TED Talk Tuesday – Boyd Varty: What I learned from Nelson Mandela

I have waited to watch this video for weeks and I am so glad that I finally got a chance to watch it today. This talk by Boyd Varty embodies everything I have been learning from the Brene Brown Gifts of Imperfection course. It showcase the power of living from a place of humanity and to have that humanity reflected back to you in many different ways. The biggest take away for me is the word “Ubuntu.” It is not the first time I have heard this term, but I think this time it will stick. Ubuntu is an African word that means “I am; because of you. People are not people without other people.” The impact and power of that statement, “I am because of you,” is soul shaking. The level of compassion, connection, and courage that lives in this statement is amazing. May this move you as well. Enjoy!

” He was bringing peace to a divided and violent South Africa,one man with an unbelievable sense of his humanity. Mandela said often that the gift of prison was the ability to go within and to think, to create in himself the things he most wanted for South Africa: peace, reconciliation, harmony. Through this act of immense open-heartedness, he was to become the embodiment of what in South Africa we call “ubuntu.”Ubuntu: I am because of you. Or, people are not people without other people.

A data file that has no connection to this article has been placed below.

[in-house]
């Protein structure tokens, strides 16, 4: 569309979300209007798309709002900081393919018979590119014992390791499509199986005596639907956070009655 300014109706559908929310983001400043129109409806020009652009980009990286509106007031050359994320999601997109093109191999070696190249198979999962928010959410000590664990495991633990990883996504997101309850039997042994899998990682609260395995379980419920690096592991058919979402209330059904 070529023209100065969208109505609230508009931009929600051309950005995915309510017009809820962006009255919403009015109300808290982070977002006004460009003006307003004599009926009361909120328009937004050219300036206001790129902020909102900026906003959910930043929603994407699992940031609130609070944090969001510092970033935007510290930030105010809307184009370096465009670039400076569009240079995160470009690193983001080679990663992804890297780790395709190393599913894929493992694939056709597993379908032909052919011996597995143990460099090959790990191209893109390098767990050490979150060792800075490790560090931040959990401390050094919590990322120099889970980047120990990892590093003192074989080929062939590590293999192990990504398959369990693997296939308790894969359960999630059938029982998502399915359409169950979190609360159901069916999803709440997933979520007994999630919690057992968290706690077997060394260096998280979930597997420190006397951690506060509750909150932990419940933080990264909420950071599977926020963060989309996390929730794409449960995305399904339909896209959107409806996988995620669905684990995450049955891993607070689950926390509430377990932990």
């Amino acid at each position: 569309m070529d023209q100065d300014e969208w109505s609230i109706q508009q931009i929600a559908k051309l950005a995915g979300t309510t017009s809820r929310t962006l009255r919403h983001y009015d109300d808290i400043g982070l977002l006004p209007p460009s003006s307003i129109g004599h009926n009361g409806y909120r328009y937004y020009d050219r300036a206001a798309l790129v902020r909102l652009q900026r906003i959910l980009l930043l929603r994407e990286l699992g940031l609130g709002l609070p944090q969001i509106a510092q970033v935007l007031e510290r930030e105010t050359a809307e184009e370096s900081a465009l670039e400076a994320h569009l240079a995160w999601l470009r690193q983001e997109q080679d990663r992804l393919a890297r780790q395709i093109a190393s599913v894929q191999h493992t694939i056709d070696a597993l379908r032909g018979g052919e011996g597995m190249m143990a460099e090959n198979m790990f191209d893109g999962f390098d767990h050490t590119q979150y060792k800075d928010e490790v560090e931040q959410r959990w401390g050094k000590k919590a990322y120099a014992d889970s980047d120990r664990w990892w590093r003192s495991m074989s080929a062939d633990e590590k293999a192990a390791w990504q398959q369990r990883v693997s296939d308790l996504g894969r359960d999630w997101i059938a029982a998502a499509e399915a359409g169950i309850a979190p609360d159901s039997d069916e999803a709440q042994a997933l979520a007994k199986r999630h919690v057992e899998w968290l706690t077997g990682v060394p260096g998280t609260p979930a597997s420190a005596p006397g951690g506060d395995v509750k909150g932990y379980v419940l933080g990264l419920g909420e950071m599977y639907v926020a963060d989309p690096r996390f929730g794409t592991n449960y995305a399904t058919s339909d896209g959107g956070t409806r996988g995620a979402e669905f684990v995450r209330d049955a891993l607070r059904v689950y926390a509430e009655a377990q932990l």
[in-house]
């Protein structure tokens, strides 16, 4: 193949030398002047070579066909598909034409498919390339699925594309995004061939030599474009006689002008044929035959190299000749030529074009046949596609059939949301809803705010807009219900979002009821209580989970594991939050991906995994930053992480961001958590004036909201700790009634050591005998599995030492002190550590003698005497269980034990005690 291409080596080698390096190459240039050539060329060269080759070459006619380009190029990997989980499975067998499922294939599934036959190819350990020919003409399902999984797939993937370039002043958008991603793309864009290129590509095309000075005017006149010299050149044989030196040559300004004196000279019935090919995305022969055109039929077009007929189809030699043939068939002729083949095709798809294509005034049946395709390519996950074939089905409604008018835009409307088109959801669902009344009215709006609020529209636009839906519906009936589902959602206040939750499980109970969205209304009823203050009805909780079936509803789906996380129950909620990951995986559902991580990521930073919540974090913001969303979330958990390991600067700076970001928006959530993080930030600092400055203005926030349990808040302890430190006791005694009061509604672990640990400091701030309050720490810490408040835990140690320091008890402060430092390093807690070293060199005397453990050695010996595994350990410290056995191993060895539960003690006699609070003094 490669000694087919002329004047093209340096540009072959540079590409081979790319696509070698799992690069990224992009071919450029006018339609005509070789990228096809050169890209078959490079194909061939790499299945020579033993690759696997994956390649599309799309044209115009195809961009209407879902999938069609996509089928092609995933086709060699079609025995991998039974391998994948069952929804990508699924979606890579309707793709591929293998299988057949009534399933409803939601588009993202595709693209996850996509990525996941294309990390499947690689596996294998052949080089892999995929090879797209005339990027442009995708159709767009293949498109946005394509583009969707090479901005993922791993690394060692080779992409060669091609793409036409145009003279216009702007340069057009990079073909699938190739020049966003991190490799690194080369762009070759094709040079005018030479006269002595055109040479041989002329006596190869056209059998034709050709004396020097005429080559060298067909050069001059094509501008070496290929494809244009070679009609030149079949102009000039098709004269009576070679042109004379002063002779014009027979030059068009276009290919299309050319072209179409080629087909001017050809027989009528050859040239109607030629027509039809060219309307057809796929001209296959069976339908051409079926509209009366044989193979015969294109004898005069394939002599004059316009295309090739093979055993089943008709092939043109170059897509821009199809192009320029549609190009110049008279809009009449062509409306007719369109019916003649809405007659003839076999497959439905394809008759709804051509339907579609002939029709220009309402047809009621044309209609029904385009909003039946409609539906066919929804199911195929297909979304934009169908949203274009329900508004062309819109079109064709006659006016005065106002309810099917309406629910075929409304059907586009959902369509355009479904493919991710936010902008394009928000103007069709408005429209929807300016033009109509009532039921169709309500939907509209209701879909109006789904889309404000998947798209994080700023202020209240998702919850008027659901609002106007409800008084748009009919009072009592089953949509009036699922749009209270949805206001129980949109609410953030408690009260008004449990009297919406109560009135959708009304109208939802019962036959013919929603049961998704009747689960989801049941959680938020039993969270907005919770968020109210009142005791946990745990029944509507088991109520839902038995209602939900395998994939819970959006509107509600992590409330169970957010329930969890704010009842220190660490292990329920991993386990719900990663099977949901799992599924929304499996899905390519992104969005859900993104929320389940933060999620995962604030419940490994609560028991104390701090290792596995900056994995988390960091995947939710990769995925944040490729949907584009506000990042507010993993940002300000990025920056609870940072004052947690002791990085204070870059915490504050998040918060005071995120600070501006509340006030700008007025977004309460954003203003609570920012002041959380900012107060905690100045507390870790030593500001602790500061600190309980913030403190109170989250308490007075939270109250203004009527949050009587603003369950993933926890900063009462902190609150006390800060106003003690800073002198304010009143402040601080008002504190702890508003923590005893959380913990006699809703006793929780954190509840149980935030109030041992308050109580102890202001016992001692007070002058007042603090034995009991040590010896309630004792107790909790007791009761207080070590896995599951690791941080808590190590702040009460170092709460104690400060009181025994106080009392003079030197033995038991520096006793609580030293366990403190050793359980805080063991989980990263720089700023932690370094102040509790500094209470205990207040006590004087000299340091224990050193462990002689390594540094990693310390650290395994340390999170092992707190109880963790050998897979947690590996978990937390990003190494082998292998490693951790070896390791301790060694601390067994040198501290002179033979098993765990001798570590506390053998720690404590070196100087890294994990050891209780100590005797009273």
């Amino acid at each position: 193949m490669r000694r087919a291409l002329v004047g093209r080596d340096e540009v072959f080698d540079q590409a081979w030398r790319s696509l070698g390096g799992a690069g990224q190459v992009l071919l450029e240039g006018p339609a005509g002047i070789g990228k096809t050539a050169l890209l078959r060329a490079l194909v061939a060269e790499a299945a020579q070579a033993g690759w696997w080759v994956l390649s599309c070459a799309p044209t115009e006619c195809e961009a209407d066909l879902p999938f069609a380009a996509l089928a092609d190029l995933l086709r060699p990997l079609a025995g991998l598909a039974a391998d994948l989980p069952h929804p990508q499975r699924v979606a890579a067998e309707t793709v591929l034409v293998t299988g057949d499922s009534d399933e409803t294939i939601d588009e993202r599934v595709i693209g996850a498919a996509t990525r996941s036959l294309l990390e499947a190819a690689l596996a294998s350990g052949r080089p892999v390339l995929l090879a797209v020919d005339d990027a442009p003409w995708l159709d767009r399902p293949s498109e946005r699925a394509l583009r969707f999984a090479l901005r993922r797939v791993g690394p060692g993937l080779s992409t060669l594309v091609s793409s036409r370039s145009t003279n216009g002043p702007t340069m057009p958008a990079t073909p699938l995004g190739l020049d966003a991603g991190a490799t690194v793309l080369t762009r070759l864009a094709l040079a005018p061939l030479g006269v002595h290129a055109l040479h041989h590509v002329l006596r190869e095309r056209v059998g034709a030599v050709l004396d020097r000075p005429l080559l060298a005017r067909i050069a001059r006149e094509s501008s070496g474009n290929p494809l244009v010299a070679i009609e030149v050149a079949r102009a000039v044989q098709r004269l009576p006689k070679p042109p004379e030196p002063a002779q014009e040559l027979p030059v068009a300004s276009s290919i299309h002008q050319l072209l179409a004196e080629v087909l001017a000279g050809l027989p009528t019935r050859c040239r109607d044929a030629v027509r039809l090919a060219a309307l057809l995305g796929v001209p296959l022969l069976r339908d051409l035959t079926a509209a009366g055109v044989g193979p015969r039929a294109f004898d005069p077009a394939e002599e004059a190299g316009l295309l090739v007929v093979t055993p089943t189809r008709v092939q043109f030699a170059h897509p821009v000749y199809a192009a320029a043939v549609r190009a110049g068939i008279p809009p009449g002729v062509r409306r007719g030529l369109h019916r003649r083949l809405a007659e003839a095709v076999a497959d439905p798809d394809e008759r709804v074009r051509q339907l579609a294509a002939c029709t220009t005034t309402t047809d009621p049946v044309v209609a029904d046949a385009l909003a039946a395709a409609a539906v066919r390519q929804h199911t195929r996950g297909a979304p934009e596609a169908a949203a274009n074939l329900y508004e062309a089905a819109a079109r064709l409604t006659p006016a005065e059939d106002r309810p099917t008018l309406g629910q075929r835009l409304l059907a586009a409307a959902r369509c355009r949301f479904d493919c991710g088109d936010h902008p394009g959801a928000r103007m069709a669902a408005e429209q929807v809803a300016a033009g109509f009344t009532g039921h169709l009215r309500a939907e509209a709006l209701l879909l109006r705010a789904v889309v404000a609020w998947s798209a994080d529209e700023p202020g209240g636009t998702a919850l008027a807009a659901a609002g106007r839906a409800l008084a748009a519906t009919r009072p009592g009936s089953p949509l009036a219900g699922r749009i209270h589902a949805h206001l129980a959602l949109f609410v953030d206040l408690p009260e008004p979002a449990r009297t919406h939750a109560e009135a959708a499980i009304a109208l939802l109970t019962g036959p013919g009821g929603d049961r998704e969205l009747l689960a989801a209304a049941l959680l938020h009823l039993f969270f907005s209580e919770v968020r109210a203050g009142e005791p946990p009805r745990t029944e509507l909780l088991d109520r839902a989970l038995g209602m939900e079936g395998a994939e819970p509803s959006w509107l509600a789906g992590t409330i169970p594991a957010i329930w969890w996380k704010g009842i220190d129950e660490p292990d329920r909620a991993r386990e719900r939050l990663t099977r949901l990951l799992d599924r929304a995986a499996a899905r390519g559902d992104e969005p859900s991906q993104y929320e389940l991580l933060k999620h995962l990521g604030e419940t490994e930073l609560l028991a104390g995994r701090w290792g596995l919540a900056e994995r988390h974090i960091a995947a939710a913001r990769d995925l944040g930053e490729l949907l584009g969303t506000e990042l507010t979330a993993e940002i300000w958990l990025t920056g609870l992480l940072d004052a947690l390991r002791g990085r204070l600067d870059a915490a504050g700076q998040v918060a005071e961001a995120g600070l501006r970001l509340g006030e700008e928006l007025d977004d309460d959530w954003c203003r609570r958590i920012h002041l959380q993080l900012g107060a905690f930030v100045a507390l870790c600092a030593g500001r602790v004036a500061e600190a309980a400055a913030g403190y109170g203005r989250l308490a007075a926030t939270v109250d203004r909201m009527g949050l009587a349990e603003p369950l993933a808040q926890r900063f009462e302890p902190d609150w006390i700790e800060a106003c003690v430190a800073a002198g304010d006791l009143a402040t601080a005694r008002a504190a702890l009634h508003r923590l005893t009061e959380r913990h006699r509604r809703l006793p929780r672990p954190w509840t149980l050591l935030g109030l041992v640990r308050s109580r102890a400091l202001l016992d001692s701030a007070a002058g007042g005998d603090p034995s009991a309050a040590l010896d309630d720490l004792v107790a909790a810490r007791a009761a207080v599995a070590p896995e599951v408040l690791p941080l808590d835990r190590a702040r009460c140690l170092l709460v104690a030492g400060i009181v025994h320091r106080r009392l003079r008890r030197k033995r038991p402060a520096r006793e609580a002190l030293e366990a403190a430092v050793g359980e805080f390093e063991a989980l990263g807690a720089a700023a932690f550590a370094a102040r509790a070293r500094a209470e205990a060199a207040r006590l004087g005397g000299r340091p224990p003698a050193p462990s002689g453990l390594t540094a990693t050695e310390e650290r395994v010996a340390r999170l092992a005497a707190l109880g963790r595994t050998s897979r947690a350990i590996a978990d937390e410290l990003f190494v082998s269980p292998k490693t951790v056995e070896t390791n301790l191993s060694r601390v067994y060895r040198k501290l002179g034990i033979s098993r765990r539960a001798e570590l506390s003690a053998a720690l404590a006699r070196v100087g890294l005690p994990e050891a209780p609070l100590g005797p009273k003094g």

It’s not a new idea or value but it’s one that I certainly think at these times is worth building on. In fact, it is said that in the collective consciousness of Africa, we get to experience the deepest parts of our own humanity through our interactions with others.

In a more collective society, we realize from the inside that our own well-being is deeply tied to the well-being of others. Danger is shared. Pain is shared. Joy is shared. Achievement is shared. Houses are shared. Food is shared. Ubuntu asks us to open our hearts and to share, and what Solly taught me that day is the essence of this value, his animated, empathetic action in every moment.

And that outpouring of emotion from people on our safari trucks as they saw her, it was this sense of kinship. And it reminded me that even people who grow up in cities feel a natural connection with the natural world and with animals.:”

What Elvis and the herd taught me caused me to expand my definition of ubuntu, and I believe that in the cathedral of the wild, we get to see the most beautiful parts of ourselvesreflected back at us. And it is not only through other people that we get to experience our humanity but through all the creatures that live on this planet. If Africa has a gift to share, it’s a gift of a more collective society.

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